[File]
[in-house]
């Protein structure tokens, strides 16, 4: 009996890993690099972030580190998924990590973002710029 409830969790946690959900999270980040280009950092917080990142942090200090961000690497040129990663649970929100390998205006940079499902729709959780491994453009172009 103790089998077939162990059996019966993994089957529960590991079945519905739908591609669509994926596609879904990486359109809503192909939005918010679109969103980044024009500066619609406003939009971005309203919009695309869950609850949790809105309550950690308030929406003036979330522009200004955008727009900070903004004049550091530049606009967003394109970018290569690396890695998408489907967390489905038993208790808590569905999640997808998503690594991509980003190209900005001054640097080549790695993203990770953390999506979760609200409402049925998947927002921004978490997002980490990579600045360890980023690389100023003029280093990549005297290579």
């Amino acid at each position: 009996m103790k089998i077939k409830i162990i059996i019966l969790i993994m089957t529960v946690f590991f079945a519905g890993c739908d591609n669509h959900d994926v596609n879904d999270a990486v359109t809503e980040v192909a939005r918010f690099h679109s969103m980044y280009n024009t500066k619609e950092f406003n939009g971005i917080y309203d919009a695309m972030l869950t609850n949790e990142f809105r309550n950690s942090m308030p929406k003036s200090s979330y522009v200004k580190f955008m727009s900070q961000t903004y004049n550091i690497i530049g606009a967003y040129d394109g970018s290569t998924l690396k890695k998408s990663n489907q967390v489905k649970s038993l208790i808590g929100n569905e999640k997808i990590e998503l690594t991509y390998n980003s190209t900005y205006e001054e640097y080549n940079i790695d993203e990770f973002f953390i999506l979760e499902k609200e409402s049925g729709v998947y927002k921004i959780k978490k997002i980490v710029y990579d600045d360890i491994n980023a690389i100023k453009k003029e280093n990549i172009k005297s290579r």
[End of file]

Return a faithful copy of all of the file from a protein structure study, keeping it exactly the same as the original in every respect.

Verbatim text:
[in-house]
């Protein structure tokens, strides 16, 4: 009996890993690099972030580190998924990590973002710029 409830969790946690959900999270980040280009950092917080990142942090200090961000690497040129990663649970929100390998205006940079499902729709959780491994453009172009 103790089998077939162990059996019966993994089957529960590991079945519905739908591609669509994926596609879904990486359109809503192909939005918010679109969103980044024009500066619609406003939009971005309203919009695309869950609850949790809105309550950690308030929406003036979330522009200004955008727009900070903004004049550091530049606009967003394109970018290569690396890695998408489907967390489905038993208790808590569905999640997808998503690594991509980003190209900005001054640097080549790695993203990770953390999506979760609200409402049925998947927002921004978490997002980490990579600045360890980023690389100023003029280093990549005297290579």
């Amino acid at each position: 009996m103790k089998i077939k409830i162990i059996i019966l969790i993994m089957t529960v946690f590991f079945a519905g890993c739908d591609n669509h959900d994926v596609n879904d999270a990486v359109t809503e980040v192909a939005r918010f690099h679109s969103m980044y280009n024009t500066k619609e950092f406003n939009g971005i917080y309203d919009a695309m972030l869950t609850n949790e990142f809105r309550n950690s942090m308030p929406k003036s200090s979330y522009v200004k580190f955008m727009s900070q961000t903004y004049n550091i690497i530049g606009a967003y040129d394109g970018s290569t998924l690396k890695k998408s990663n489907q967390v489905k649970s038993l208790i808590g929100n569905e999640k997808i990590e998503l690594t991509y390998n980003s190209t900005y205006e001054e640097y080549n940079i790695d993203e990770f973002f953390i999506l979760e499902k609200e409402s049925g729709v998947y927002k921004i959780k978490k997002i980490v710029y990579d600045d360890i491994n980023a690389i100023k453009k003029e280093n990549i172009k005297s290579r």